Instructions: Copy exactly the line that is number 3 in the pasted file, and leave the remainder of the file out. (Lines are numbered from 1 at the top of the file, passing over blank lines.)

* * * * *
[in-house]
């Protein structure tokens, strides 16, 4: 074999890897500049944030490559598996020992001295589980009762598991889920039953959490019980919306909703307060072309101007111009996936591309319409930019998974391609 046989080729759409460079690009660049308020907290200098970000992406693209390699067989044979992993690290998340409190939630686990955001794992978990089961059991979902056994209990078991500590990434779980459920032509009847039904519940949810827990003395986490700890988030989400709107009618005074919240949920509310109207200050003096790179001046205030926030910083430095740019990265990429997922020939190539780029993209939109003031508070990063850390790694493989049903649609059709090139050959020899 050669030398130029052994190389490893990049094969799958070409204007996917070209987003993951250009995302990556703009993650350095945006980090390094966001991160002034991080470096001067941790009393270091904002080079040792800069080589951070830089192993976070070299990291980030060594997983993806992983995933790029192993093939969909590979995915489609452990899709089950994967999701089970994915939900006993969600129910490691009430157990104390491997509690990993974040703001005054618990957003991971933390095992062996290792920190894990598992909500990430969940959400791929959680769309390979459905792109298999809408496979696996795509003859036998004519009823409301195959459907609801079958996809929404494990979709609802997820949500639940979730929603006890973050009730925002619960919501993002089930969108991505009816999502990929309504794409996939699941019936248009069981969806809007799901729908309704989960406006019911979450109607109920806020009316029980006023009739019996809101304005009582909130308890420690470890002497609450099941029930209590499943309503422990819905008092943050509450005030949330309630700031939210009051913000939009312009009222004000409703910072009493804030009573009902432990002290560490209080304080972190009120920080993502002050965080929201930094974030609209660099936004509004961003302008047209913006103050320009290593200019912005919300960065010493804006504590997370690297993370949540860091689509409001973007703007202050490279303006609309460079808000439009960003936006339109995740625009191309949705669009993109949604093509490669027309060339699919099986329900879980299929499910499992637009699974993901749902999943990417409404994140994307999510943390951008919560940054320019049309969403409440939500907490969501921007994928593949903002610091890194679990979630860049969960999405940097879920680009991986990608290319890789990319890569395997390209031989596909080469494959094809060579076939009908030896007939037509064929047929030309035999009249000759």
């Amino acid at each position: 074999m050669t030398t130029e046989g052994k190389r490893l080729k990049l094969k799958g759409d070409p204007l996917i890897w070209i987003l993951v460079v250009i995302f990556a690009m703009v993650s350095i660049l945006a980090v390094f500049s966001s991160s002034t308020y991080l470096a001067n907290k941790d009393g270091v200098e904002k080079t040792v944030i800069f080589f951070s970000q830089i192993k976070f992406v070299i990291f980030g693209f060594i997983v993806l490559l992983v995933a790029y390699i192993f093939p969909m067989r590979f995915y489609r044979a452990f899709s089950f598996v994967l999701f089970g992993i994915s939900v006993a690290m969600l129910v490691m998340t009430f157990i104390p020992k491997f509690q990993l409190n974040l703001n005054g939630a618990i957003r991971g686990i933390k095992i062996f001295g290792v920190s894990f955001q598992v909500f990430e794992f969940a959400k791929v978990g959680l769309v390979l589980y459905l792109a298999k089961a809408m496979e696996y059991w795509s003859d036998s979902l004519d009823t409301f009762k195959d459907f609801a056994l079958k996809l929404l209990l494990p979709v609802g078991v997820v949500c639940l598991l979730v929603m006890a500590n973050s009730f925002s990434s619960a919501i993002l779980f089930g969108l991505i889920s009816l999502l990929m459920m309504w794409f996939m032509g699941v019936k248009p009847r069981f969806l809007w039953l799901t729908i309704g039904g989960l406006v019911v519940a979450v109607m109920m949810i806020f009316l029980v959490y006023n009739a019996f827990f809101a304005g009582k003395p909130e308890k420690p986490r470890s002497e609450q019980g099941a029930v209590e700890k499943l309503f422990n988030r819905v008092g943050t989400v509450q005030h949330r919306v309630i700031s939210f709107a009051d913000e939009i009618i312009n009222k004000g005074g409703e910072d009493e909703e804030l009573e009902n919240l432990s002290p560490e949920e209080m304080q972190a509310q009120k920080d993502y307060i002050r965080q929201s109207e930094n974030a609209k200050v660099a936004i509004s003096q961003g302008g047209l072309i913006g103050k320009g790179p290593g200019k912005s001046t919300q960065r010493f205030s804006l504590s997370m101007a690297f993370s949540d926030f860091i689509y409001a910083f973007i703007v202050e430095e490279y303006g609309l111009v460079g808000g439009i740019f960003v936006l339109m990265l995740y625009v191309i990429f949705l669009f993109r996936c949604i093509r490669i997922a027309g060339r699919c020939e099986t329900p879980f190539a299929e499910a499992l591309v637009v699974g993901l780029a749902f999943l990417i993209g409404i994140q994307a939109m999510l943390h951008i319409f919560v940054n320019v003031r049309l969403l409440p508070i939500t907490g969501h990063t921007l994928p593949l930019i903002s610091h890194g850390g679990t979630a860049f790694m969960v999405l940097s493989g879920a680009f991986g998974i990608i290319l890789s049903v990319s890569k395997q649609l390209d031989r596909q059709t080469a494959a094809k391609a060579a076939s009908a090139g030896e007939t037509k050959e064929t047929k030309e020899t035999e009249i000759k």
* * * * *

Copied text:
């Amino acid at each position: 074999m050669t030398t130029e046989g052994k190389r490893l080729k990049l094969k799958g759409d070409p204007l996917i890897w070209i987003l993951v460079v250009i995302f990556a690009m703009v993650s350095i660049l945006a980090v390094f500049s966001s991160s002034t308020y991080l470096a001067n907290k941790d009393g270091v200098e904002k080079t040792v944030i800069f080589f951070s970000q830089i192993k976070f992406v070299i990291f980030g693209f060594i997983v993806l490559l992983v995933a790029y390699i192993f093939p969909m067989r590979f995915y489609r044979a452990f899709s089950f598996v994967l999701f089970g992993i994915s939900v006993a690290m969600l129910v490691m998340t009430f157990i104390p020992k491997f509690q990993l409190n974040l703001n005054g939630a618990i957003r991971g686990i933390k095992i062996f001295g290792v920190s894990f955001q598992v909500f990430e794992f969940a959400k791929v978990g959680l769309v390979l589980y459905l792109a298999k089961a809408m496979e696996y059991w795509s003859d036998s979902l004519d009823t409301f009762k195959d459907f609801a056994l079958k996809l929404l209990l494990p979709v609802g078991v997820v949500c639940l598991l979730v929603m006890a500590n973050s009730f925002s990434s619960a919501i993002l779980f089930g969108l991505i889920s009816l999502l990929m459920m309504w794409f996939m032509g699941v019936k248009p009847r069981f969806l809007w039953l799901t729908i309704g039904g989960l406006v019911v519940a979450v109607m109920m949810i806020f009316l029980v959490y006023n009739a019996f827990f809101a304005g009582k003395p909130e308890k420690p986490r470890s002497e609450q019980g099941a029930v209590e700890k499943l309503f422990n988030r819905v008092g943050t989400v509450q005030h949330r919306v309630i700031s939210f709107a009051d913000e939009i009618i312009n009222k004000g005074g409703e910072d009493e909703e804030l009573e009902n919240l432990s002290p560490e949920e209080m304080q972190a509310q009120k920080d993502y307060i002050r965080q929201s109207e930094n974030a609209k200050v660099a936004i509004s003096q961003g302008g047209l072309i913006g103050k320009g790179p290593g200019k912005s001046t919300q960065r010493f205030s804006l504590s997370m101007a690297f993370s949540d926030f860091i689509y409001a910083f973007i703007v202050e430095e490279y303006g609309l111009v460079g808000g439009i740019f960003v936006l339109m990265l995740y625009v191309i990429f949705l669009f993109r996936c949604i093509r490669i997922a027309g060339r699919c020939e099986t329900p879980f190539a299929e499910a499992l591309v637009v699974g993901l780029a749902f999943l990417i993209g409404i994140q994307a939109m999510l943390h951008i319409f919560v940054n320019v003031r049309l969403l409440p508070i939500t907490g969501h990063t921007l994928p593949l930019i903002s610091h890194g850390g679990t979630a860049f790694m969960v999405l940097s493989g879920a680009f991986g998974i990608i290319l890789s049903v990319s890569k395997q649609l390209d031989r596909q059709t080469a494959a094809k391609a060579a076939s009908a090139g030896e007939t037509k050959e064929t047929k030309e020899t035999e009249i000759k």